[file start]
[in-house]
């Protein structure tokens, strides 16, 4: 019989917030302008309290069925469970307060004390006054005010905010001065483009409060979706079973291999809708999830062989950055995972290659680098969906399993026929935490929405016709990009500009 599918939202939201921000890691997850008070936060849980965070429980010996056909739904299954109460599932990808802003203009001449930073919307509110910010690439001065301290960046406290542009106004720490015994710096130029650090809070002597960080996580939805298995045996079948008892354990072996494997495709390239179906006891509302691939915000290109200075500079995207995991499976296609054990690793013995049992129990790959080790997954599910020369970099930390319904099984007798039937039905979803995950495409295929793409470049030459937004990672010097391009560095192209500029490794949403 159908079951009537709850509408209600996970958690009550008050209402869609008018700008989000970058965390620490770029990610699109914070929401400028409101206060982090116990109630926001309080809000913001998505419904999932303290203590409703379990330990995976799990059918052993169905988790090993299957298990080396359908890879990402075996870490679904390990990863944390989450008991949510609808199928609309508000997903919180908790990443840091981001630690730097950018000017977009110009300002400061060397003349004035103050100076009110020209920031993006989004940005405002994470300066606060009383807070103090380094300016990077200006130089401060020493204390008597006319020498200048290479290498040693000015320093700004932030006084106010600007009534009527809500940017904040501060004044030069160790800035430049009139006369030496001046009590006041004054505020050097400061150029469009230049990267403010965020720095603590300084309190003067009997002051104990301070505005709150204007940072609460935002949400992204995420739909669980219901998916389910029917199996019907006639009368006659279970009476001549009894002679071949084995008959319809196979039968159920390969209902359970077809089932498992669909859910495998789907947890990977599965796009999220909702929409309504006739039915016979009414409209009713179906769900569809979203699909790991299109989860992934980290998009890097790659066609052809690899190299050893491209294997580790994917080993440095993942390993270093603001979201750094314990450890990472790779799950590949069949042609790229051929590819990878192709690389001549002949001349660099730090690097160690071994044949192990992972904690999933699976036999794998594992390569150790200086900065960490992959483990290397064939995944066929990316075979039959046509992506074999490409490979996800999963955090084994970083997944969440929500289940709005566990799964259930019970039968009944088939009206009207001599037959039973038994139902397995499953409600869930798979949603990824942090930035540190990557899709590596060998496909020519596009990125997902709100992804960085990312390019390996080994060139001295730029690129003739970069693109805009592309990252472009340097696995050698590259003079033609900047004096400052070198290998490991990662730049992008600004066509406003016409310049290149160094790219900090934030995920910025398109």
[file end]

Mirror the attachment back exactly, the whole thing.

[in-house]
């Protein structure tokens, strides 16, 4: 019989917030302008309290069925469970307060004390006054005010905010001065483009409060979706079973291999809708999830062989950055995972290659680098969906399993026929935490929405016709990009500009 599918939202939201921000890691997850008070936060849980965070429980010996056909739904299954109460599932990808802003203009001449930073919307509110910010690439001065301290960046406290542009106004720490015994710096130029650090809070002597960080996580939805298995045996079948008892354990072996494997495709390239179906006891509302691939915000290109200075500079995207995991499976296609054990690793013995049992129990790959080790997954599910020369970099930390319904099984007798039937039905979803995950495409295929793409470049030459937004990672010097391009560095192209500029490794949403 159908079951009537709850509408209600996970958690009550008050209402869609008018700008989000970058965390620490770029990610699109914070929401400028409101206060982090116990109630926001309080809000913001998505419904999932303290203590409703379990330990995976799990059918052993169905988790090993299957298990080396359908890879990402075996870490679904390990990863944390989450008991949510609808199928609309508000997903919180908790990443840091981001630690730097950018000017977009110009300002400061060397003349004035103050100076009110020209920031993006989004940005405002994470300066606060009383807070103090380094300016990077200006130089401060020493204390008597006319020498200048290479290498040693000015320093700004932030006084106010600007009534009527809500940017904040501060004044030069160790800035430049009139006369030496001046009590006041004054505020050097400061150029469009230049990267403010965020720095603590300084309190003067009997002051104990301070505005709150204007940072609460935002949400992204995420739909669980219901998916389910029917199996019907006639009368006659279970009476001549009894002679071949084995008959319809196979039968159920390969209902359970077809089932498992669909859910495998789907947890990977599965796009999220909702929409309504006739039915016979009414409209009713179906769900569809979203699909790991299109989860992934980290998009890097790659066609052809690899190299050893491209294997580790994917080993440095993942390993270093603001979201750094314990450890990472790779799950590949069949042609790229051929590819990878192709690389001549002949001349660099730090690097160690071994044949192990992972904690999933699976036999794998594992390569150790200086900065960490992959483990290397064939995944066929990316075979039959046509992506074999490409490979996800999963955090084994970083997944969440929500289940709005566990799964259930019970039968009944088939009206009207001599037959039973038994139902397995499953409600869930798979949603990824942090930035540190990557899709590596060998496909020519596009990125997902709100992804960085990312390019390996080994060139001295730029690129003739970069693109805009592309990252472009340097696995050698590259003079033609900047004096400052070198290998490991990662730049992008600004066509406003016409310049290149160094790219900090934030995920910025398109």